**Abstract**: In this contribution we assess the current experimental status of Special and General Relativity. Particular emphasis is put on putative extensions of these theories and on how these could be detected experimentally.

1212.2177
(/preprints)

2012-12-13, 08:45
**[edit]**

**Authors**: C. Reisswig, R. Haas, C. D. Ott, E. Abdikamalov, P. Moesta, D. Pollney, E. Schnetter

**Date**: 5 Dec 2012

**Abstract**: We present a new three-dimensional general-relativistic hydrodynamic evolution scheme coupled to dynamical spacetime evolutions which is capable of efficiently simulating stellar collapse, isolated neutron stars, black hole formation, and binary neutron star coalescence. We make use of a set of adapted curvi-linear grids (multipatches) coupled with flux-conservative cell-centered adaptive mesh refinement. This allows us to significantly enlarge our computational domains while still maintaining high resolution in the gravitational-wave extraction zone, the exterior layers of a star, or the region of mass ejection in merging neutron stars. The fluid is evolved with a high-resolution shock capturing finite volume scheme, while the spacetime geometry is evolved using fourth-order finite differences. We employ a multi-rate Runge-Kutta time integration scheme for efficiency, evolving the fluid with second-order and the spacetime geometry with fourth-order integration, respectively. We validate our code by a number of benchmark problems: a rotating stellar collapse model, an excited neutron star, neutron star collapse to a black hole, and binary neutron star coalescence. The test problems, especially the latter, greatly benefit from higher resolution in the gravitational-wave extraction zone, causally disconnected outer boundaries, and application of Cauchy-characteristic gravitational-wave extraction. We show that we are able to extract convergent gravitational-wave modes up to (l,m)=(6,6). This study paves the way for more realistic and detailed studies of compact objects and stellar collapse in full three dimensions and in large computational domains. The multipatch infrastructure and the improvements to mesh refinement and hydrodynamics codes discussed in this paper will be made available as part of the open-source Einstein Toolkit.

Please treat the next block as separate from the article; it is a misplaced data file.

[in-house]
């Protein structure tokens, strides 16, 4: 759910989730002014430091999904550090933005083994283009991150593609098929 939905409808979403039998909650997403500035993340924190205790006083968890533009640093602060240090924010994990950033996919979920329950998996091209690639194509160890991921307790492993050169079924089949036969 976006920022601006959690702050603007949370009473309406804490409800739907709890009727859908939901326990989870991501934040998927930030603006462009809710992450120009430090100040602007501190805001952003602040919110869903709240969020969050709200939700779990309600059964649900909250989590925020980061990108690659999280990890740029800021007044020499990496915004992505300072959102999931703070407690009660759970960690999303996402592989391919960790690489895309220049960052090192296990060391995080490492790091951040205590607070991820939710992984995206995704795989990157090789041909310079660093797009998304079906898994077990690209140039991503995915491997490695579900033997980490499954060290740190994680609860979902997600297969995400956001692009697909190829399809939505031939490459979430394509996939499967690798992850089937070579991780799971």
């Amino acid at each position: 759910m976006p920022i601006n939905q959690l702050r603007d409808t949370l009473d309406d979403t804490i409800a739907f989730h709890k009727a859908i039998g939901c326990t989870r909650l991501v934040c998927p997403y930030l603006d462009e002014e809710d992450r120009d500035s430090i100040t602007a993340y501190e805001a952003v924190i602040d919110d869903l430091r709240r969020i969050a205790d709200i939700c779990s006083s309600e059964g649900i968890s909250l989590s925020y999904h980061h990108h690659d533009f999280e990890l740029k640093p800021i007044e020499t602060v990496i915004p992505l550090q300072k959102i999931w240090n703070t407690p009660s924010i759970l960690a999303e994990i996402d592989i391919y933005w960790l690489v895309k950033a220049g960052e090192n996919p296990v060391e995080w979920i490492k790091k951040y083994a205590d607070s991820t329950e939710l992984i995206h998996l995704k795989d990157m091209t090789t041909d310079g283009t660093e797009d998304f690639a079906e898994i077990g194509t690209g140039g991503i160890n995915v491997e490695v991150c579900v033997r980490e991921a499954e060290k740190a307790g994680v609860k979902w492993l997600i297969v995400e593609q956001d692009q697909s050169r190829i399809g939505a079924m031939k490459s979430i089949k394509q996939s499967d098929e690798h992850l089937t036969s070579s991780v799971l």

1212.1191
(/preprints)

2012-12-13, 08:44
**[edit]**

**Authors**: William E. East, Sean T. McWilliams, Janna Levin, Frans Pretorius

**Date**: 4 Dec 2012